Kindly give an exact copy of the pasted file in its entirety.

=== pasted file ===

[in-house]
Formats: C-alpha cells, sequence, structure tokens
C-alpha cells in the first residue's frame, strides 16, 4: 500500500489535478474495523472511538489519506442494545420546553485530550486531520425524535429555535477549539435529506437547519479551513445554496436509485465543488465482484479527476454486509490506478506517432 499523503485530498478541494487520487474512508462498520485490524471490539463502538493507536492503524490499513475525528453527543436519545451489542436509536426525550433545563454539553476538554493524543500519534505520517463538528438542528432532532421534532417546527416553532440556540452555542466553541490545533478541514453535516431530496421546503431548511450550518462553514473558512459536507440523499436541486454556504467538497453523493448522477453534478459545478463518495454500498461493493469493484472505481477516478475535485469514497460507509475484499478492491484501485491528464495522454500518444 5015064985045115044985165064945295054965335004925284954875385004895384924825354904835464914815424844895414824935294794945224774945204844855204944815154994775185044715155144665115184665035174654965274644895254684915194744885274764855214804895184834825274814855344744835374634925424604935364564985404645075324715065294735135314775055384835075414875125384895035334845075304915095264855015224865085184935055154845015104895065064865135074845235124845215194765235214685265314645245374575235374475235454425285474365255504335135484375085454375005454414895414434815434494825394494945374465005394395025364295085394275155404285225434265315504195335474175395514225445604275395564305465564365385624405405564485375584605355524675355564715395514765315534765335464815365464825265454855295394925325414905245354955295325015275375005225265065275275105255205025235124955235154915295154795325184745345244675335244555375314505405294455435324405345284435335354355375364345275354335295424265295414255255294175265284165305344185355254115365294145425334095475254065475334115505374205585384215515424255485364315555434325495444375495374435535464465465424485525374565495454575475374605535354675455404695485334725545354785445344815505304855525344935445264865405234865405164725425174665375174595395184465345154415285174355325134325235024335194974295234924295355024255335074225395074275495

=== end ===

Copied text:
[in-house]
Formats: C-alpha cells, sequence, structure tokens
C-alpha cells in the first residue's frame, strides 16, 4: 500500500489535478474495523472511538489519506442494545420546553485530550486531520425524535429555535477549539435529506437547519479551513445554496436509485465543488465482484479527476454486509490506478506517432 499523503485530498478541494487520487474512508462498520485490524471490539463502538493507536492503524490499513475525528453527543436519545451489542436509536426525550433545563454539553476538554493524543500519534505520517463538528438542528432532532421534532417546527416553532440556540452555542466553541490545533478541514453535516431530496421546503431548511450550518462553514473558512459536507440523499436541486454556504467538497453523493448522477453534478459545478463518495454500498461493493469493484472505481477516478475535485469514497460507509475484499478492491484501485491528464495522454500518444 5015064985045115044985165064945295054965335004925284954875385004895384924825354904835464914815424844895414824935294794945224774945204844855204944815154994775185044715155144665115184665035174654965274644895254684915194744885274764855214804895184834825274814855344744835374634925424604935364564985404645075324715065294735135314775055384835075414875125384895035334845075304915095264855015224865085184935055154845015104895065064865135074845235124845215194765235214685265314645245374575235374475235454425285474365255504335135484375085454375005454414895414434815434494825394494945374465005394395025364295085394275155404285225434265315504195335474175395514225445604275395564305465564365385624405405564485375584605355524675355564715395514765315534765335464815365464825265454855295394925325414905245354955295325015275375005225265065275275105255205025235124955235154915295154795325184745345244675335244555375314505405294455435324405345284435335354355375364345275354335295424265295414255255294175265284165305344185355254115365294145425334095475254065475334115505374205585384215515424255485364315555434325495444375495374435535464465465424485525374565495454575475374605535354675455404695485334725545354785445344815505304855525344935445264865405234865405164725425174665375174595395184465345154415285174355325134325235024335194974295234924295355024255335074225395074275495